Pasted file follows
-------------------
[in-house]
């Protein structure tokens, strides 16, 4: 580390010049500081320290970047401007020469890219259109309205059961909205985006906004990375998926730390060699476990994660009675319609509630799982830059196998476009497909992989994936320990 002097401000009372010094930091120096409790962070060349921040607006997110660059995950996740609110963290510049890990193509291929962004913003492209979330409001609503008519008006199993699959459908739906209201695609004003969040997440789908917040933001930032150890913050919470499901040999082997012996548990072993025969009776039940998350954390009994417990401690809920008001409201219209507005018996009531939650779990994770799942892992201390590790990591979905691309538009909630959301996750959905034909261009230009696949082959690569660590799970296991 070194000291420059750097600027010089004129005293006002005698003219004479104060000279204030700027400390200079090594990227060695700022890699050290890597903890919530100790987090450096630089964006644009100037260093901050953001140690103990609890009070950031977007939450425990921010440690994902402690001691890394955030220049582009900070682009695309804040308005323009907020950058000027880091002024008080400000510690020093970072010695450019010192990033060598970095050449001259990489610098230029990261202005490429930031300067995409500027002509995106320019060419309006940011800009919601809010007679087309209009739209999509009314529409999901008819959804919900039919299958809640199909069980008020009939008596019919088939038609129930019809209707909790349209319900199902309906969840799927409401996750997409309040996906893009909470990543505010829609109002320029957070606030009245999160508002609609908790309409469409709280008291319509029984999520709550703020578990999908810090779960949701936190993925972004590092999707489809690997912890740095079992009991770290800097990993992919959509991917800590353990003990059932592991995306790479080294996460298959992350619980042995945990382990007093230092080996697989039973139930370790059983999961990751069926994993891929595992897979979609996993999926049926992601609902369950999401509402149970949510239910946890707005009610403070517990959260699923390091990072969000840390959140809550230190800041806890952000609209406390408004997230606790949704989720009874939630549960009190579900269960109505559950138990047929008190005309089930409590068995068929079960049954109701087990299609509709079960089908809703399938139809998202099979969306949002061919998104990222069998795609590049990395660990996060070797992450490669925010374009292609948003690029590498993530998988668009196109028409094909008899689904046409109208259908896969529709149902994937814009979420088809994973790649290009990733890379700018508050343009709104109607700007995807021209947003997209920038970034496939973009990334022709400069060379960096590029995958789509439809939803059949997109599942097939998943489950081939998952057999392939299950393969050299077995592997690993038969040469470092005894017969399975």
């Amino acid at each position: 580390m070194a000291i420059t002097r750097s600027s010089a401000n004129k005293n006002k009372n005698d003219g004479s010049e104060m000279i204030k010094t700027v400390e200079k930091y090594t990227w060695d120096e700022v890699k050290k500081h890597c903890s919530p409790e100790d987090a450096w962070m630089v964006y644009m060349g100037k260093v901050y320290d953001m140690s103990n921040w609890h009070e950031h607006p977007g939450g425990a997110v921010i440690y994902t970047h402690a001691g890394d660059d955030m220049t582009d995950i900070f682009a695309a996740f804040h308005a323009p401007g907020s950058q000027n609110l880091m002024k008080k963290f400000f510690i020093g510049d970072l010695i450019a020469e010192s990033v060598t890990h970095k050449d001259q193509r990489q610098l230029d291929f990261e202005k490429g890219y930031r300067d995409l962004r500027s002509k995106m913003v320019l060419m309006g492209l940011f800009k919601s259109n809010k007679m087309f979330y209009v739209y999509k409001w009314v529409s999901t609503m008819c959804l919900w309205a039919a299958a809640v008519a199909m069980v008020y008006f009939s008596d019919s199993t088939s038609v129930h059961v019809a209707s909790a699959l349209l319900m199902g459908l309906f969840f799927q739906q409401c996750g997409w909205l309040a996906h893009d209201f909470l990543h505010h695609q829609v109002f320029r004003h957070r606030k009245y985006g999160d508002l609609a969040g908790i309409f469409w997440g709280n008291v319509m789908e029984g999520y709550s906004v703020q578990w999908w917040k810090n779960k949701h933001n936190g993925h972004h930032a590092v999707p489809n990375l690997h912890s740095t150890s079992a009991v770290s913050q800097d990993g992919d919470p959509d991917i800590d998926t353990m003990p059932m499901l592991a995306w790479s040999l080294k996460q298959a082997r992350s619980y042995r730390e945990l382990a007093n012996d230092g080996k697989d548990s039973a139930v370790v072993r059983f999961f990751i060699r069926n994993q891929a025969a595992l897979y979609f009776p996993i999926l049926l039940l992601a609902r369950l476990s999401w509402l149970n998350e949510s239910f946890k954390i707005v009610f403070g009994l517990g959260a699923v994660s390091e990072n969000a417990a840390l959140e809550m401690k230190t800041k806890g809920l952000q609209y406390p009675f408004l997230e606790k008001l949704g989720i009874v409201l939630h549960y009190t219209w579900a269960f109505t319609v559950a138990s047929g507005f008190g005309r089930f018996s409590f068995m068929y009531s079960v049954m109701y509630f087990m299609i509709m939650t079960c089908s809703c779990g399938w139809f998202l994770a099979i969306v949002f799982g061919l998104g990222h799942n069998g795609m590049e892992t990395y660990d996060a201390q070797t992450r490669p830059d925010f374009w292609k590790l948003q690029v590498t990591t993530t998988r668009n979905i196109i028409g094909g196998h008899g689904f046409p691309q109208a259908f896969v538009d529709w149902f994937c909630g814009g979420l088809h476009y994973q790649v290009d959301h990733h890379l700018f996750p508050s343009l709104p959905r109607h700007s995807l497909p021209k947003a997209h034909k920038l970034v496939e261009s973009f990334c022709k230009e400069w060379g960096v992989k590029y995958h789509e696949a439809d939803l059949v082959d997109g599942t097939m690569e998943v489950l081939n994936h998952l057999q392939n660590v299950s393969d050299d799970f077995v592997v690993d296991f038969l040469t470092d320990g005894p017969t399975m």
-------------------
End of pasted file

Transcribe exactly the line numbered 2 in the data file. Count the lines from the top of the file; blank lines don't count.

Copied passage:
């Protein structure tokens, strides 16, 4: 580390010049500081320290970047401007020469890219259109309205059961909205985006906004990375998926730390060699476990994660009675319609509630799982830059196998476009497909992989994936320990 002097401000009372010094930091120096409790962070060349921040607006997110660059995950996740609110963290510049890990193509291929962004913003492209979330409001609503008519008006199993699959459908739906209201695609004003969040997440789908917040933001930032150890913050919470499901040999082997012996548990072993025969009776039940998350954390009994417990401690809920008001409201219209507005018996009531939650779990994770799942892992201390590790990591979905691309538009909630959301996750959905034909261009230009696949082959690569660590799970296991 070194000291420059750097600027010089004129005293006002005698003219004479104060000279204030700027400390200079090594990227060695700022890699050290890597903890919530100790987090450096630089964006644009100037260093901050953001140690103990609890009070950031977007939450425990921010440690994902402690001691890394955030220049582009900070682009695309804040308005323009907020950058000027880091002024008080400000510690020093970072010695450019010192990033060598970095050449001259990489610098230029990261202005490429930031300067995409500027002509995106320019060419309006940011800009919601809010007679087309209009739209999509009314529409999901008819959804919900039919299958809640199909069980008020009939008596019919088939038609129930019809209707909790349209319900199902309906969840799927409401996750997409309040996906893009909470990543505010829609109002320029957070606030009245999160508002609609908790309409469409709280008291319509029984999520709550703020578990999908810090779960949701936190993925972004590092999707489809690997912890740095079992009991770290800097990993992919959509991917800590353990003990059932592991995306790479080294996460298959992350619980042995945990382990007093230092080996697989039973139930370790059983999961990751069926994993891929595992897979979609996993999926049926992601609902369950999401509402149970949510239910946890707005009610403070517990959260699923390091990072969000840390959140809550230190800041806890952000609209406390408004997230606790949704989720009874939630549960009190579900269960109505559950138990047929008190005309089930409590068995068929079960049954109701087990299609509709079960089908809703399938139809998202099979969306949002061919998104990222069998795609590049990395660990996060070797992450490669925010374009292609948003690029590498993530998988668009196109028409094909008899689904046409109208259908896969529709149902994937814009979420088809994973790649290009990733890379700018508050343009709104109607700007995807021209947003997209920038970034496939973009990334022709400069060379960096590029995958789509439809939803059949997109599942097939998943489950081939998952057999392939299950393969050299077995592997690993038969040469470092005894017969399975």